the white whale by zack stellaMini masterpiece: Zack Stella’s The White Whale, the first-place winner of HV Gallery’s Smallest Stretched Canvas Painting competition

Creative Arts Contests
The Hudson Valley Gallery

Cornwall-on-Hudson
It’s hard to imagine that you could squeeze a whole lot of art onto a one-by-two-inch canvas. But Paul Gould, owner of the Hudson Valley Gallery and sponsor of this year’s third annual World’s Smallest Stretched Canvas Painting competition, insists it can be done — and done well. “You’d be surprised at the subject matter that you can get on there,” says Gould. “Last year’s winner painted a whole scene with a whaling ship and a whale jumping out of the water. It was great.” There were about 150 entries in a recent contest, and “it is definitely gaining in popularity each year,” says Gould. While he admits that many artists are initially “intimidated” by the miniature size of the canvas, “they end up being motivated by the challenge. I know one artist who was really down on his art — he had stopped painting — but this revived him.” Gould knows a thing or two about staying motivated: This year he celebrates his 50th anniversary as a painter with an exhibit, opening October 9, at the gallery. Gould, who grew up in the biz (his father John was a successful illustrator for pulp magazines in the ’20s and ’30s and founded the Bethlehem Art Gallery in Salisbury Mills) also teaches art and is well-known for his painting restoration work. This year, Gould started a new tradition with the “Just for Squares” painting and drawing competition — inviting eager artists to create their masterpieces on any square canvas up to six-by-six inches. But back to that little bitty canvas: Get your entries in by November 15 for this year’s competition and a shot at the $500 first prize. An exhibition featuring the tiny works opens December 3. • 845-401-5443; www.hudsonvalleygallery.com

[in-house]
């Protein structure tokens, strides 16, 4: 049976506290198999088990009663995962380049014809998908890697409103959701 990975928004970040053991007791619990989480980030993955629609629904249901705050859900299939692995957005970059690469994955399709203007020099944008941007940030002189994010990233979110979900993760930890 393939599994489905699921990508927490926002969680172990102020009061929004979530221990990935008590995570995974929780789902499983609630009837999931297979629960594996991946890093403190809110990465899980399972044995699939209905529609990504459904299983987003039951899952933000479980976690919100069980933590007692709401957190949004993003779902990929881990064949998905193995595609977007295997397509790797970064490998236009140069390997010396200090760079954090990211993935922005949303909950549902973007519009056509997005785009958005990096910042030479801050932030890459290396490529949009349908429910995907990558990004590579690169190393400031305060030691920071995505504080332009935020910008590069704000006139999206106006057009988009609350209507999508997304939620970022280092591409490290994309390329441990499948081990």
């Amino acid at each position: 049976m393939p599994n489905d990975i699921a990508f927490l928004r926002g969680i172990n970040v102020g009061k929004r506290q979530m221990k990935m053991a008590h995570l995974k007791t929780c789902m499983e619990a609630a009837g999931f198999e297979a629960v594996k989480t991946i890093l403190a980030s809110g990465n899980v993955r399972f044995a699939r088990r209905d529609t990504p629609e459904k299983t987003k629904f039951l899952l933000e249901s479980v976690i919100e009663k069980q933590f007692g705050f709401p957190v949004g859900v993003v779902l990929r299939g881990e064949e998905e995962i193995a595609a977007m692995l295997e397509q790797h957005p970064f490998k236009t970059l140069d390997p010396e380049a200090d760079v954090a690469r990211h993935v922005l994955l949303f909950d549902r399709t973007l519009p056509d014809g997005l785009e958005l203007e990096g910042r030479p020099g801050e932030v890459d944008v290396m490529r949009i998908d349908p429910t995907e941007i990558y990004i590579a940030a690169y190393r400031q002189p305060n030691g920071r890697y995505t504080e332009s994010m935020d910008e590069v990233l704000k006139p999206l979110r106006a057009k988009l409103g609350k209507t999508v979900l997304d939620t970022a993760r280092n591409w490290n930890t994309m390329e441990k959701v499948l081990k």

Readers’ Picks: Fun

Bed and Breakfast:
Caldwell House

Salisbury Mills.
845-496-2954;
www.caldwellhouse.com

Bike Trail:
Walkway Over The Hudson

Poughkeepsie.
845-454-9649;
www.walkway.org

Community Theater:
The Center for Performing Arts at Rhinebeck

Rhinebeck.
845-876-3080; www.centerforperformingarts.org

Fair:
Dutchess County Fair

Rhinebeck. 845-876-4000; www.dutchessfair.com

Golf Course:
McCann Golf Course

Poughkeepsie.
845-454-1968;
www.mccanngolfcourse.com

Green Initiative:
The Solar Energy Consortium (TSEC)

Kingston. 845-336-0100; www.thesolarec.org

Hotel/Inn:
The Mohonk Mountain House

New Paltz. 845-255-1000; www.mohonk.com

rip van winkle cruiseCruise control: Throughout the season, the Rip Van Winkle provides river cruises from Kingston

Hudson River Cruise:
The Rip Van Winkle

Kingston. 845-340-4700; www.hudsonrivercruises.com

Indoor Venue for Plays and Concerts:
The Bardavon

Poughkeepsie
845-473-5288;
www.bardavon.org

Karaoke:
Mahoney’s Irish Pub & Restaurant

Poughkeepsie
845-471-3027;
www.mahoneysirishpub.com

Live Music Joint:
The Chance Theatre

Poughkeepsie.
845-471-1966;
www.thechancetheatre.com

Mini Golf:
The Castle Fun Center

Chester. 845-469-2116; www.thecastlefuncenter.com

Museum:
DIA:Beacon

Beacon. 845-440-0100;
www.diabeacon.org

Orchestra:
Hudson Valley Philharmonic

Poughkeepsie.
845-473-2072;
www.bardavon.org

Outdoor Venue for Plays and Concerts (tie):
Bethel Woods Center for the Arts

Bethel. 866-781-2922;
www.bethelwoodscenter.org
Boscobel House and Gardens
Garrison. 845-265-3638; www.boscobel.org

Park:
Bowdoin Park

Wappingers Falls.
845-298-4600;
www.co.dutchess.ny.us/CountyGov/Departments/DPW-Parks/PPbowdoin.htm

Place for a Picnic:
Vanderbilt Mansion

Hyde Park. 845-229-9115; www.nps.gov/vama

Place for a Wedding:
The Grandview

Poughkeepsie.
845-486-4700;
www.grandviewevents.com

Ski Area:
Hunter Mountain

Hunter. 800-486-8376;
www.huntermtn.com

Thing About Living in the Valley:
The views/scenery